Just came across a piece which struck a chord with me. It’s about Anti-Social Recruiting.
“Social,” as defined by Merriam Webster, is “…the interaction of the individual and the group,” and “tending to form cooperative and interdependent relationships.”
To be antisocial is to not be interactive, and to not form relationships.
Here are a few examples of anti-social recruiting:
* When a company fails to respond to someone posting a question or comment on their Facebook page, LinkedIn group, or Twitter stream, they are performing anti-social recruiting. Oh the irony!
* Any time an individual or organization fails to respond to or even recognize any response to one of their job postings, they are performing anti-social recruiting. Automated emails may technically be “responses,” but I don’t know of a single job seeker that would consider automated email confirmations “social.”
* Any time a person submits their resume and fills out an online application and never receives a response, the company is performing anti-social recruiting.
* When a company using Twitter has 1000′s of followers and is only following a handful of people, they are performing anti-social recruiting.
* Any time someone interviews for a position and never receives any real feedback from the recruiter or company, they are experiencing anti-social recruiting.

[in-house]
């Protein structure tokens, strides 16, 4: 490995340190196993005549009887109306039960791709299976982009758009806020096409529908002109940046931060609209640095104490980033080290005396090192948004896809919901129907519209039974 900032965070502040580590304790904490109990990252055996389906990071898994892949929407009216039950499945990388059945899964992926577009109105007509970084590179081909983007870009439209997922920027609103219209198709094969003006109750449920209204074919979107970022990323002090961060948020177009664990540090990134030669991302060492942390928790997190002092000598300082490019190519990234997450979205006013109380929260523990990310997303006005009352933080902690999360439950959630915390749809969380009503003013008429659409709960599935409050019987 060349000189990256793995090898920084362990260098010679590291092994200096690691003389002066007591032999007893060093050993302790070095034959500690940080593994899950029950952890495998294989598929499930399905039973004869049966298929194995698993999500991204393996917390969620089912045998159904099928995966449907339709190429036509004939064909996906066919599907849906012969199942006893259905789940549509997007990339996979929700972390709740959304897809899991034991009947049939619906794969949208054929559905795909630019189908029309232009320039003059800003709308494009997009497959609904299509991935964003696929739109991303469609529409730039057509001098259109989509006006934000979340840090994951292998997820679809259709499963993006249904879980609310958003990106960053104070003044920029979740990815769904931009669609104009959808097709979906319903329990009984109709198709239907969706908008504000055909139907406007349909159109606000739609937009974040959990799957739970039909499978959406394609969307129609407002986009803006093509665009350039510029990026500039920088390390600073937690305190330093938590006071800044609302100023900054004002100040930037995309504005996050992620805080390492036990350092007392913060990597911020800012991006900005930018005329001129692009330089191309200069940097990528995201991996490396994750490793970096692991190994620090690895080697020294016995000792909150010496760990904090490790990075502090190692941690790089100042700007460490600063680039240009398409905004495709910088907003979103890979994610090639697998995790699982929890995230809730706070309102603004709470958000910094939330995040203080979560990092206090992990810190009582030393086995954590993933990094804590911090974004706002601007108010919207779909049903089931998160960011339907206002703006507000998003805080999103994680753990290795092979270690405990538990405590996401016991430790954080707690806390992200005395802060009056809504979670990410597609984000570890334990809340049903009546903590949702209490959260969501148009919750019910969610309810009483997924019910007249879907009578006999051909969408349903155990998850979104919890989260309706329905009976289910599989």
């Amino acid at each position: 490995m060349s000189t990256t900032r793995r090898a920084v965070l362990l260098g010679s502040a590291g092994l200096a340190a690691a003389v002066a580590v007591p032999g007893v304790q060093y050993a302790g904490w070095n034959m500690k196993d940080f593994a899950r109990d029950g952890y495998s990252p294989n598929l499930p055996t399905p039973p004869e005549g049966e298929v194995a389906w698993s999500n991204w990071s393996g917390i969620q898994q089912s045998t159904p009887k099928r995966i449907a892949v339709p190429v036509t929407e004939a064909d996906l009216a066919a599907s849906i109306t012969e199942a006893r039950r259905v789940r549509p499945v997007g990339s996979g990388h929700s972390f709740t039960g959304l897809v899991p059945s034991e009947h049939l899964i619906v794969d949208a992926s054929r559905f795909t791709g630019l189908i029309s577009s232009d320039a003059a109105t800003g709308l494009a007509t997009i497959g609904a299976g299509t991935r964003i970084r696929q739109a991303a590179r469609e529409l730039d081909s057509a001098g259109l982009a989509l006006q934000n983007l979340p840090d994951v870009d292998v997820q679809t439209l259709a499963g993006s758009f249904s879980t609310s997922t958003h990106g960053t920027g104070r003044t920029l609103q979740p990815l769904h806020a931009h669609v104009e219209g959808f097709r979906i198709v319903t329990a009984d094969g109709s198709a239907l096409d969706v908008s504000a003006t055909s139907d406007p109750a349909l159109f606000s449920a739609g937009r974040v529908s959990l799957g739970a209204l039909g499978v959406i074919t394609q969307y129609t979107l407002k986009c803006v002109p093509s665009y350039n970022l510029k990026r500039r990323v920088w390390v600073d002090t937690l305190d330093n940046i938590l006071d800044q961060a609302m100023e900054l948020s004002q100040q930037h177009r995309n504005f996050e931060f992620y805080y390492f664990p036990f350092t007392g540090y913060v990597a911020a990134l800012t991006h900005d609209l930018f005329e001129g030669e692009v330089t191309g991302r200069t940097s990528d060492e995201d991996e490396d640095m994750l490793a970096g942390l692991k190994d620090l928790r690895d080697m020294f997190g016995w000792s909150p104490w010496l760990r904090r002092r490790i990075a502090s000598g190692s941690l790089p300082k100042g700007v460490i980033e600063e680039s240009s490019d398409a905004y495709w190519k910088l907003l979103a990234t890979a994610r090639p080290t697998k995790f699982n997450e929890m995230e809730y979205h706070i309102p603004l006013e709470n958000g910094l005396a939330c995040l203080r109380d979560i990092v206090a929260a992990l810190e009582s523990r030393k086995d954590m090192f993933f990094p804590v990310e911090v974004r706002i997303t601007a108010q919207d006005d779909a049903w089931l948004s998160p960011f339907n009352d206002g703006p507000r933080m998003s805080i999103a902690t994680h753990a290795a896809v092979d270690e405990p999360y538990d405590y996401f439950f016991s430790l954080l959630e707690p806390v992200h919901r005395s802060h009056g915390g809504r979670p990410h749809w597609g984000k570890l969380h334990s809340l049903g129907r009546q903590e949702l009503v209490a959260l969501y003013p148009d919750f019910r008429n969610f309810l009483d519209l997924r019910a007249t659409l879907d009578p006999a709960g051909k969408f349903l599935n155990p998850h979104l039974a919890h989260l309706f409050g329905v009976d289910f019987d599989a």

* Whenever someone’s resume or social networking profile is automatically captured and added to a company’s database and they are never contacted, they are experiencing anti-social recruiting.
* Any recruiter who speaks to a candidate only once, submits the candidate’s resume to their hiring manager/client and never contacts the candidate again (the #1 complaint about recruiters, BTW) is performing anti-social recruiting.
In all of the above cases, there is a lack of interaction and an absence of forming cooperative and interdependent relationships with potential candidates.
We at Crandall Associates pride ourselves on being “social”…but I would like to know if you think so. There are certainly times that we are unable to provide feedback after an interview (if that client doesn’t provide any) or we are in infrequent contact with a candidate (especially if they live in a remote location and are unwilling to relocate). In any case, we do our best. Does that come through?
To read the article in its entirety, click here.